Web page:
Tag Archives: BYOD

Your Cybersecurity To-Do List

The king of rock and roll, Elvis, was famous for “Taking Care of Business” (the name he gave his band). But when it comes to your cybersecurity dashboard, do you have the right metrics and visibility to mount a proper cyber defense and take care of business? Or are your cyber optics just along for the ride?

No matter how many news stories about hacks, information theft and cyber espionage surface within your Facebook or Twitter feed, the idea that a major problem could happen to your organization sometimes remains just that, an abstraction. Many companies do not devote the proper resources to safeguarding their networks, even though the global cost of cybercrime will reach $2 trillion by 2019, three times the amount in 2015.

Don’t wait for cybercrime to find you — remember that the best defense is always a good offense. Maintaining a successful security strategy requires dedication and delivering on a strategy that supports all functions of an organization. Security is a company-wide issue, and quantifiable metrics not only unify language but also demonstrate success.

Keep Your Eyes on the Prize

Your team can’t catch what they don’t see. Sounds like a catchy song lyric, doesn’t it? Maintaining a comprehensive view of the entire organization means more than just access to networks and systems. It requires an understanding of typical user behaviors and data traffic patterns, plus an awareness of corporate protocols as they relate to remote users and servers.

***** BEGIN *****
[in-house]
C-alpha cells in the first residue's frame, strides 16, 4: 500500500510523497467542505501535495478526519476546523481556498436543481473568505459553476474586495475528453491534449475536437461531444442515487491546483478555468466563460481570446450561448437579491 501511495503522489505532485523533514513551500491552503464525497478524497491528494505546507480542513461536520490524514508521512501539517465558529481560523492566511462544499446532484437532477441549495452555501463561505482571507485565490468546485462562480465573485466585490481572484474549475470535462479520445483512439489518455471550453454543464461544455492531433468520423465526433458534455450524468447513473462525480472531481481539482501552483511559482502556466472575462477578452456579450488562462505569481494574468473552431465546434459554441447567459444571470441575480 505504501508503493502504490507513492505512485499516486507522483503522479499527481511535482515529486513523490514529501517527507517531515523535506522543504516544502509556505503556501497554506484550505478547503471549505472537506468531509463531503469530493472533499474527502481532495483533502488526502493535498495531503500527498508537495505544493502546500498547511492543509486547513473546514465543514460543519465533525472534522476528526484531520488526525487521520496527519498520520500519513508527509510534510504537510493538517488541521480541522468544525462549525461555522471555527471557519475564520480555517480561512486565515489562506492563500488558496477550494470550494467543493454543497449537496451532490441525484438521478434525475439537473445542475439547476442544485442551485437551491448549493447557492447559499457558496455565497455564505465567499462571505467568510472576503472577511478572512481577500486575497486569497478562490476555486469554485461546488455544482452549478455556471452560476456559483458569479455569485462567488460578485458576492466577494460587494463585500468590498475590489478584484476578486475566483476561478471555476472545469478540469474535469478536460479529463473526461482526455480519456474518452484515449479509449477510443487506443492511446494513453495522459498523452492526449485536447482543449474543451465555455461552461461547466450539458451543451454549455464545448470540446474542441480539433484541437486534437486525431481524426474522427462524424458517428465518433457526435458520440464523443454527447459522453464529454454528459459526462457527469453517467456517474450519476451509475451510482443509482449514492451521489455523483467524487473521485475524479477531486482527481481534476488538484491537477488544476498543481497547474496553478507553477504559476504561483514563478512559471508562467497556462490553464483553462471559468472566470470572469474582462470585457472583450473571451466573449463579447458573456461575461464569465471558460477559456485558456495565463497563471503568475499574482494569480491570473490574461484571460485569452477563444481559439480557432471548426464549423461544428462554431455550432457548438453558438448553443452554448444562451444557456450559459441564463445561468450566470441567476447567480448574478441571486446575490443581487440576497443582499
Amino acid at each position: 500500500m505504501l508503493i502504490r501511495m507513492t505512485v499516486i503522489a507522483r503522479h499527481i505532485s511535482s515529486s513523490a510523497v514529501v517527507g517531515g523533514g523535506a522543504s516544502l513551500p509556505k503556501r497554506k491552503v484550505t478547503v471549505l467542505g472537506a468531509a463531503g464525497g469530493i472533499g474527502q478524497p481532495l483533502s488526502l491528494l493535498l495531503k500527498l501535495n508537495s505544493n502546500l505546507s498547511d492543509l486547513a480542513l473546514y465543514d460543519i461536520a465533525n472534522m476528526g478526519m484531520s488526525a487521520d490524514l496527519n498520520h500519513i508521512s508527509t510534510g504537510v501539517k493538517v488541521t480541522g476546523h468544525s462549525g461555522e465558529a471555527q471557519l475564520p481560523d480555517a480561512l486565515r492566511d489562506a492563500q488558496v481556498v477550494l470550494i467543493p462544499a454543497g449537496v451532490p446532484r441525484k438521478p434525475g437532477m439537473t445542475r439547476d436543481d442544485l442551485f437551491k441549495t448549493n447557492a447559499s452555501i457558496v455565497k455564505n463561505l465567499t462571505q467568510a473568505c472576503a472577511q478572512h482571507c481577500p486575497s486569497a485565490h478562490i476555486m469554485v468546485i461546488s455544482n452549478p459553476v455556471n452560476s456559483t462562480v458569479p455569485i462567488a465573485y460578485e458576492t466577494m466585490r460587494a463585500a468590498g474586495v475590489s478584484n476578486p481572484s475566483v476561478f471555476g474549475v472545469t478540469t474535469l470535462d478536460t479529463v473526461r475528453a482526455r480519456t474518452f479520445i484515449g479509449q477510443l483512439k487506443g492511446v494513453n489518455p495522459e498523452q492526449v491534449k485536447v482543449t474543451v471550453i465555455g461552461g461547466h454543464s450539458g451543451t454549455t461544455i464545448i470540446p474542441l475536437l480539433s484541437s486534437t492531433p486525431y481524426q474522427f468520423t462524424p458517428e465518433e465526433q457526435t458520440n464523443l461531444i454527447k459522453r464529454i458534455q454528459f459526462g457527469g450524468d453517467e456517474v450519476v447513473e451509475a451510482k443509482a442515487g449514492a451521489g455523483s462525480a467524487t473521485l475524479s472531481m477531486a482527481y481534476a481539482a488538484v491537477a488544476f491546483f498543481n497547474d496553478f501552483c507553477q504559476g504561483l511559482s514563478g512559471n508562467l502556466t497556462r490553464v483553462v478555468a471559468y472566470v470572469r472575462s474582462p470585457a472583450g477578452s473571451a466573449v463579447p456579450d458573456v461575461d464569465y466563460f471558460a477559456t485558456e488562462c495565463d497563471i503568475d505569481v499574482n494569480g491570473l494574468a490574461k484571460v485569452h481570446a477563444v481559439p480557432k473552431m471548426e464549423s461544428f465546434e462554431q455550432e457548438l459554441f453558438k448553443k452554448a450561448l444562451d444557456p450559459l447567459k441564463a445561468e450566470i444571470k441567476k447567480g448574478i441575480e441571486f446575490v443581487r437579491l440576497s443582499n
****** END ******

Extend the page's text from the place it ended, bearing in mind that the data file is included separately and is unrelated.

Proper visibility throughout an organization necessitates laser focus on:

BYOD (Bring Your Own Devices) protocol and management: Most organizations have policies around personal devices brought from home. These may or may not be followed, so a closer eye on device usage throughout the organization is warranted.

Email traffic: Did you know that in the third quarter of 2016 alone, 18 million new malware samples were captured? Viruses via e-mail remain a top concern for security teams.

Social and internet traffic: It’s likely that most employees in your organization use social media, perhaps even to promote the business. Prevent them from becoming an avenue into committing fraud or damaging the brand.

See also: Security for Core Systems in the Cloud  

Unusual user behaviors: Understanding your organization’s user behaviors is key to spotting abnormal patterns. Communicate clear policies and expectations for employees and enforce compliance to avoid accidental missteps and catch genuine incidents.

Cloud applications and virtual servers: Internet-based applications create functional and productivity tools for an organization, but they put data at risk. Careful monitoring and protective firewall construction prevent easy access for hackers.

The Best Metrics: Keep It Simple

Create a security plan with goals that are understood and supported by the whole company. Measurement offers a clear and concise method of presenting critical information, so it’s important to measure the right statistics.

Communicate on stats and data aligned with business objectives to gain the support of your employees and create a common language that everyone can understand. Focus on answering the following questions:

How are we doing compared with our peers? In today’s business environment, understanding how successfully your organization prevents data loss or theft compared with other companies in your vertical provides a clear perspective on how your strategy is working.

How quickly are we able to respond to a breach? Your response plan to a potential security incident is a critical factor in recovering from a cybercrime. Remember, it’s not IF you are breached, it’s when. Recognition of an incident, isolation of a breach and recovery convey the crucial steps to preventing widespread loss of private data. Two of the effective security metrics Secure Anchor uses with our clients are “dwell time” and “lateral movement.” Dwell time answers the question, how long did it take you to find and contain a breach? Lateral movement describes how you were or were not able to prevent the cyber adversary’s movement throughout your network.